Night Vision Camouflage, Inspired By Squid
University of California-Irvine scientists combined a protein found in a chameleon-like squid with graphene to create a material that could be used to hide people and objects in infrared light.
Kecia Lynn has worked as a technical writer, editor, software developer, arts administrator, summer camp director, and television host. A graduate of Case Western Reserve University and the Iowa Writers' Workshop, she is currently living in Iowa City and working on her first novel.
What's the Latest Development?
Engineers at the University of California-Irvine have created a material that they say could provide better camouflage for military personnel and vehicles at night. They did it with the help of the longfin squid, which contains in its skin a protein that lets them change their color and texture so that they are harder to see in infrared light. Combining this protein with graphene results in a coating that can be activated under certain biological or chemical conditions. A paper describing the research appeared in an issue of Advanced Materials.
What's the Big Idea?
Infrared light as used in cameras and night vision goggles makes it easier to see people and objects in the dark, especially since its reflective properties are different for fabrics and materials. Tests done with an orange surface coated with the material showed that it blended into green foliage when the coating was activated. UC-Irvine professor Alon Gorodestsky says the eventual goal "is to create fabrics that can dynamically alter their texture and colour to adapt to their environments. Basically, we’re seeking to make shape-shifting clothing...a reality."
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Here's the science of black holes, from supermassive monsters to ones the size of ping-pong balls.
- There's more than one way to make a black hole, says NASA's Michelle Thaller. They're not always formed from dead stars. For example, there are teeny tiny black holes all around us, the result of high-energy cosmic rays slamming into our atmosphere with enough force to cram matter together so densely that no light can escape.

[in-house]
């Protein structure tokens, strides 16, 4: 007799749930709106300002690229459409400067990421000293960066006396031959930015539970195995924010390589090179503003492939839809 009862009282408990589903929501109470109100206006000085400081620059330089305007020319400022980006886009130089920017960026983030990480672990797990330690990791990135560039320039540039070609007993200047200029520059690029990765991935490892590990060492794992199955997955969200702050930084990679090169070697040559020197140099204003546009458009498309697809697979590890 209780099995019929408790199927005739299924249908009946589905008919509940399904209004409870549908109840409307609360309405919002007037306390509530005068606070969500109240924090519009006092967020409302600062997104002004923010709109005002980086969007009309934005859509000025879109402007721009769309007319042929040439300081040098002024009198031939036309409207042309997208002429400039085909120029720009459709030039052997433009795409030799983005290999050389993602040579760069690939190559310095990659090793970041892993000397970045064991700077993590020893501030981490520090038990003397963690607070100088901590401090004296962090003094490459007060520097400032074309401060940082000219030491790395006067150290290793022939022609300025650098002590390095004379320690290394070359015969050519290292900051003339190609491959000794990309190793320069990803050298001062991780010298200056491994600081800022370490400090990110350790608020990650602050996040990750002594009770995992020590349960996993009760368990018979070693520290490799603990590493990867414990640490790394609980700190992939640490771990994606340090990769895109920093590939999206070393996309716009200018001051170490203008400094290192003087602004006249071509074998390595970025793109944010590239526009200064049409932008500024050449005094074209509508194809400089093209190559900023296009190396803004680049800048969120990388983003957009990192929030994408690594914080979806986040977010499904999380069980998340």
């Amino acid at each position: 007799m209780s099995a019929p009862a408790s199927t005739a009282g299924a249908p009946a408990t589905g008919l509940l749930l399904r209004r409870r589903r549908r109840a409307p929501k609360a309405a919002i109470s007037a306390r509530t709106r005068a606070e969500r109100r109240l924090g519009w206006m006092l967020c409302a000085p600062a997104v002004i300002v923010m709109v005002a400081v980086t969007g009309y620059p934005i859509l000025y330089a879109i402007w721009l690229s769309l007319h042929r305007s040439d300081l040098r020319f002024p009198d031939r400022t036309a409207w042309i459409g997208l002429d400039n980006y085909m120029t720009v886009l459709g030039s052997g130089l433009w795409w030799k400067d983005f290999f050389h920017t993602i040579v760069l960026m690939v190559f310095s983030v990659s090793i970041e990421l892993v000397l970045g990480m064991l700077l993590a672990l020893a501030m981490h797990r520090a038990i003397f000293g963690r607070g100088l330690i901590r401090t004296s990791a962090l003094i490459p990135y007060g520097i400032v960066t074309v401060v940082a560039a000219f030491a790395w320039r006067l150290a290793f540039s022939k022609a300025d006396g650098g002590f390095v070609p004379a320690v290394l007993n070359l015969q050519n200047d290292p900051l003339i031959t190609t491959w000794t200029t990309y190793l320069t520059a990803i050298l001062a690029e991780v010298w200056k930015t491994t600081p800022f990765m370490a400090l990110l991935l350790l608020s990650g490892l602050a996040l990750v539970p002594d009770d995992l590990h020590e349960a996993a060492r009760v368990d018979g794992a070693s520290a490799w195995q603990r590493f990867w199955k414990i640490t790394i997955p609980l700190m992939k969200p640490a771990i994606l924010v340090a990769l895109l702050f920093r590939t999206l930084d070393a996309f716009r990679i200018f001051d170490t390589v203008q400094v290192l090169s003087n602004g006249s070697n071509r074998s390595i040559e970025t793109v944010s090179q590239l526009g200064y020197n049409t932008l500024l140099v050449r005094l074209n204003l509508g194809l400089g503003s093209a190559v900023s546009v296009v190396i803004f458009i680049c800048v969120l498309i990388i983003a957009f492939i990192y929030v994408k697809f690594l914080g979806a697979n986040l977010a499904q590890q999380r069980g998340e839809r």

- CERN is trying to create artificial black holes right now, but don't worry, it's not dangerous. Scientists there are attempting to smash two particles together with such intensity that it creates a black hole that would live for just a millionth of a second.
- Thaller uses a brilliant analogy involving a rubber sheet, a marble, and an elephant to explain why different black holes have varying densities. Watch and learn!
- Bonus fact: If the Earth became a black hole, it would be crushed to the size of a ping-pong ball.
Protected animals are feared to be headed for the black market.
In a breakthrough for nuclear fusion research, scientists at China's Experimental Advanced Superconducting Tokamak (EAST) reactor have produced temperatures necessary for nuclear fusion on Earth.
- The EAST reactor was able to heat hydrogen to temperatures exceeding 100 million degrees Celsius.
- Nuclear fusion could someday provide the planet with a virtually limitless supply of clean energy.
- Still, scientists have many other obstacles to pass before fusion technology becomes a viable energy source.
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